Cracking the channel conflict for fashion retailers

Last Updated 30 December 2019, 02:16 IST

Gone are the days when offline stores were the only stops to shop for consumers, with no channel dilemma to deliberate over.

The present-day, it cannot be ignored that the proliferation of the online channel has changed the game. What would be exciting now, is to see how the retailers plan to play by the new rules.

According to India Business of Fashion report 2019, physical stores or offline channels accounts for the ‘elephant’ share of 92.8% in the total fashion market revenue in India. Top names like Titan, Big Bazaar, Reliance Trends, Shopper’s Stop and Westside are some prime examples of big fashion retailers striving to ride the elephant. Taneira, the ethnic clothing brand from Titan, is on its way to open 50 stores in the top 20 towns in the next five years. Zara currently has 22 nationwide outlets while H&M operates 46 stores all over the country.

The increasing number of stores as a conscious decision on the part of the retailers in India reflects the need and importance of strengthening their physical presence in the market. However, the growing online fashion market pushed by favouring logistics and demographics has compelled the fashion retailers to examine their business strategy.

From $26.9 billion in 218, the online retail market in India is expected to reach $84.6 billion by 2023, while the online fashion market in India is expected to touch $14 billion by 2020.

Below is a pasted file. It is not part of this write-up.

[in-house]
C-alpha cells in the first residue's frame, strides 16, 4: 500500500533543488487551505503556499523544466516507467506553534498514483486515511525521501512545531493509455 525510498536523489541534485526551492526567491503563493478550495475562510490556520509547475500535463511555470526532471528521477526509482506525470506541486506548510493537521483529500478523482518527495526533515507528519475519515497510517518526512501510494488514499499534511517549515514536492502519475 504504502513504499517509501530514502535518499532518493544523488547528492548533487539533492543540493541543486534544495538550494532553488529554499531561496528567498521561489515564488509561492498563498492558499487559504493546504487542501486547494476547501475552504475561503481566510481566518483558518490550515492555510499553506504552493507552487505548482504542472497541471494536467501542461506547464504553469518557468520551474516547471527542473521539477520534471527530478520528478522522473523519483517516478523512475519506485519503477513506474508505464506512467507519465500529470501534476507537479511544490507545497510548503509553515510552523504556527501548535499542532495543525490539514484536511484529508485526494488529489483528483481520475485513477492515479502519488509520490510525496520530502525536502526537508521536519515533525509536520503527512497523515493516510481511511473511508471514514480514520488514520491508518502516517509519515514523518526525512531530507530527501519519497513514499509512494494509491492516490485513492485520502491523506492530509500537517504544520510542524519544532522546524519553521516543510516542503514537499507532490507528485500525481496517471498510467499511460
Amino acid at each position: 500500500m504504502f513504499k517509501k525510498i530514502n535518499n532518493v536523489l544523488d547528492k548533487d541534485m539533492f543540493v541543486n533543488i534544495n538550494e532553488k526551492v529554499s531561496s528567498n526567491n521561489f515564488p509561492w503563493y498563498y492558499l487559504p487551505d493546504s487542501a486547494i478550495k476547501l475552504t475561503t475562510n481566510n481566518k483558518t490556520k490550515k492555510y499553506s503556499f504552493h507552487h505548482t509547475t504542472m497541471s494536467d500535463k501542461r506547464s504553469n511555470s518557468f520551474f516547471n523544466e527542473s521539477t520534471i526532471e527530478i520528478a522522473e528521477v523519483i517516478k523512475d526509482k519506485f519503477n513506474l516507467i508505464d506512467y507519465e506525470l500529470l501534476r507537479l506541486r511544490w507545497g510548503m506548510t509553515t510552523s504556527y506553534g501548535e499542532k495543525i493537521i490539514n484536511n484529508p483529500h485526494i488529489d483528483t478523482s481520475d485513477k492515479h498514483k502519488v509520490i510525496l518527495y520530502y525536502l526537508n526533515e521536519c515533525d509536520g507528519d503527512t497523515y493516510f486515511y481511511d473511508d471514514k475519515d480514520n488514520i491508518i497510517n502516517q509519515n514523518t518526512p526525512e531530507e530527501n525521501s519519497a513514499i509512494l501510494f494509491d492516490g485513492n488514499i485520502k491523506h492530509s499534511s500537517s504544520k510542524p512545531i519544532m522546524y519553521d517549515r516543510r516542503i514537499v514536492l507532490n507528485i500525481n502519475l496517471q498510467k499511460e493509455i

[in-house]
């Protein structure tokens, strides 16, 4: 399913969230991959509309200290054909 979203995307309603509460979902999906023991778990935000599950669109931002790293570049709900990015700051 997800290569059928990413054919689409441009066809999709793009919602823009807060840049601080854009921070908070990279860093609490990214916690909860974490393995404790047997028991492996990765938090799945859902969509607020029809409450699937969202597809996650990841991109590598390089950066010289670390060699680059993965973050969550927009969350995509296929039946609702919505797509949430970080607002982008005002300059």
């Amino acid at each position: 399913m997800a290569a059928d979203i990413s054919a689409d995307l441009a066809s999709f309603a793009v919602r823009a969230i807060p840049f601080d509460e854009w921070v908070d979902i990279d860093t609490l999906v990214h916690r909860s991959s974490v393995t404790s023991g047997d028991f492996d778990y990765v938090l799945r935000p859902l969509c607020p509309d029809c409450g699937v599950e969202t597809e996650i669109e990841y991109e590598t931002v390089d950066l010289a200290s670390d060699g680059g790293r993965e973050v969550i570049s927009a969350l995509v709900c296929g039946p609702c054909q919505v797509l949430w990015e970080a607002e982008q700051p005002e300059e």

In what could be called a shred of evidence suggesting massive outreach in the country, online sales festival by Amazon and Flipkart recorded orders from 99.4% of pin codes in the country.

Internet penetration is also termed an important facet to understand the growing consumer base in the online channel — from 524.9 million in 2013, the number of mobile phone users in the country currently stands at 813.2 million (CAGR of 7.57% as against the world’s average of 3.05%), while from 2015 to 2019, the number of internet users in India has doubled from 259.8 million to 525.3 million respectively.

Furthermore, online shopping spending figure of Rs 12,800 per person per year in the country is projected to almost double to Rs 25,138 by 2030; Apparel continues to remain one of the favourite online shopped categories for Indian customers.

Preferences, process transparency, control, convenience and pricing economics are some of the other reasons, the report mentions, that have guided the Indian fashion market over the years, and continue to do so.

Stating that the Indian story for department stores has been bumpier than smooth, the report explains that growth for some key offline stores like Shoppers Stop, Westside, Pantaloon etc. at best matches the growth of overall organised retail in India, while it could be much higher given that the format was an easy favourite.

“Going forward, if offline stores wish to remain relevant to the consumers and grow, they are required to transition to become an experience and service-driven format. The stores also need to rethink and reinvent on the lines of stimulation, selection, satisfaction, contact and connect,” says the report.

(Published 29 December 2019, 15:26 IST)

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